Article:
21 February, 2024

Ranson Closing Out 40-Year Career at Hazelwood Christian

by | 14 May, 2019 | 0 comments

By Jim Nieman

Back on May 20, 1979, during his first Sunday as senior minister with Hazelwood Christian Church in Clayton, Ind., Steve Ranson had no idea it would be his first of 2,000-plus Sundays there.

He was unaware the church had had 31 ministers since its founding in 1910—a span of 69 years. That’s a new minister every two-plus years.

“It wasn’t trending well,” Ranson deadpanned.

But things worked out, though Ranson now confesses that, early on, he was occasionally at a loss for topics to preach about.

“It wasn’t like it is today, with the Internet and so many resources. I’d pray, ‘Just give me one more sermon.’ I’d gone from Genesis to Revelation . . . maybe I need to preach through the maps or something. I’d said it all and I didn’t have anything more to say.”


Statistics, trends, and inspirational challenges aside, Hazelwood was “a wonderful place, very loving” for Ranson.

“They gave me time to grow. They didn’t expect perfection from me.

“I met five of the 31 pastors [who preceded me]. They were all good men. It just happened to be a good fit for me.”

This coming Sunday, 40 years after he started, Ranson, 64, will preach his final sermon at HCC. He will hand over the lead role to Tim Gephart, who served most recently as a campus pastor with Plainfield (Ind.) Christian Church.

Ranson said he and his wife, Kim, “are going to take a few months away, but we look forward to being back. We’re going to do some traveling and spend time with the kids and grandkids.”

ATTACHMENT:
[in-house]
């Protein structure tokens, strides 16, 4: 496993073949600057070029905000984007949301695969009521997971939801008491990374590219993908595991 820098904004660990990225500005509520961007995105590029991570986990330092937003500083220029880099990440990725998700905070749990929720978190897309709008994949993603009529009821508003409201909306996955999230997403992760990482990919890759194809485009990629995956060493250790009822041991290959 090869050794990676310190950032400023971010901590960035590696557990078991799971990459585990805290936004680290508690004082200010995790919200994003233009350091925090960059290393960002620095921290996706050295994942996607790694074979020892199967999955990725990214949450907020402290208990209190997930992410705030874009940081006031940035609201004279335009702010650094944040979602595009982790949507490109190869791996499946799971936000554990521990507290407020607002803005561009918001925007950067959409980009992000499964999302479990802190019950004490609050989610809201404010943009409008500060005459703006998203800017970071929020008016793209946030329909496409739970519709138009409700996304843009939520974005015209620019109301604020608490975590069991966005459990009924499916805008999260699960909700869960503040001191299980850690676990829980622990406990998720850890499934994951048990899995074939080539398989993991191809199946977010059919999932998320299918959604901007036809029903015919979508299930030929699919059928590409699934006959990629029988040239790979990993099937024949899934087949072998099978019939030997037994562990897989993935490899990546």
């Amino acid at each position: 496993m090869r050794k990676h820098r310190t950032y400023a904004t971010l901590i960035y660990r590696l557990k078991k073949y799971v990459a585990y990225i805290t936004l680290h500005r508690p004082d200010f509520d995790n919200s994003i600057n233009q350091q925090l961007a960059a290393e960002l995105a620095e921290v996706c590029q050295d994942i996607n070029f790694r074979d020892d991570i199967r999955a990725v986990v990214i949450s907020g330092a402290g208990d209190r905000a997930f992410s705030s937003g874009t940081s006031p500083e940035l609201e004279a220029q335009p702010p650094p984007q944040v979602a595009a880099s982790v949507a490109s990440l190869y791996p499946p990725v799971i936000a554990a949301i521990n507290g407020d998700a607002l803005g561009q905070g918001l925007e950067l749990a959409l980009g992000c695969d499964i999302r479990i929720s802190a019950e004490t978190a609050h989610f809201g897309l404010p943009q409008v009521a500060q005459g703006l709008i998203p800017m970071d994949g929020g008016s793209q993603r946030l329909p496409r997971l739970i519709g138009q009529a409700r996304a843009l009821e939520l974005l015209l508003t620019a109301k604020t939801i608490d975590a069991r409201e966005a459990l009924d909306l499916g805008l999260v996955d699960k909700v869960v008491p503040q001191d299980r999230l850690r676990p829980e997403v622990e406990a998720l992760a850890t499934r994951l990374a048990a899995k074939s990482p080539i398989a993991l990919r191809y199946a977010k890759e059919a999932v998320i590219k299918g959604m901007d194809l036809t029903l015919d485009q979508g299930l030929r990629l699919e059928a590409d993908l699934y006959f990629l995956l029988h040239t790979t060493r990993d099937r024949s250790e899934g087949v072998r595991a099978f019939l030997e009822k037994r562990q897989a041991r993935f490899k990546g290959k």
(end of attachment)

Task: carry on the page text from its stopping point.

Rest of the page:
Ranson grew up in St. Albans, W.Va. He has two older brothers who went into ministry before him. Oldest brother, Rick, preaches at the Marmet (W. Va.) Church of Christ, which he has served since 1992; while Jeff retired from Gateway Christian Church in St. Albans in 2016, after serving there a dozen years.

During the brothers’ formative years, the Ranson family attended what was then called Gateway Church of Christ. Ranson’s father was an elder. Most of the church’s ministers had attended Kentucky Christian College in Grayson, Ky., about 70 miles away.

While Ranson was in high school, some guys at his church formed the Watchmen Quartet (it became part of Operation Evangelize). When the group’s members ended up at KCC, they soon received scholarships, much to Ranson’s surprise and delight.

The school approached the group and said if they would “carry the banner of KCC” it would give the members “full-ride scholarships.”

“My entire education was provided for through Operation Evangelize, and we didn’t have to change a thing,” Ranson said. “We had the best gig in the world.”

The group included Ranson’s brother, Rick, and several others: evangelist Dave Lucas, bass player Fred Klatka, piano player Vicky Warren, and singers George Draper, Sam Batten, and the Ransons. Steve Ranson was song leader (“We didn’t know what a worship leader was in those days”).

“We traveled to churches and held revivals for many years and also worked in Christian service camps and did many of the things that the college recruitment teams were doing,” he said.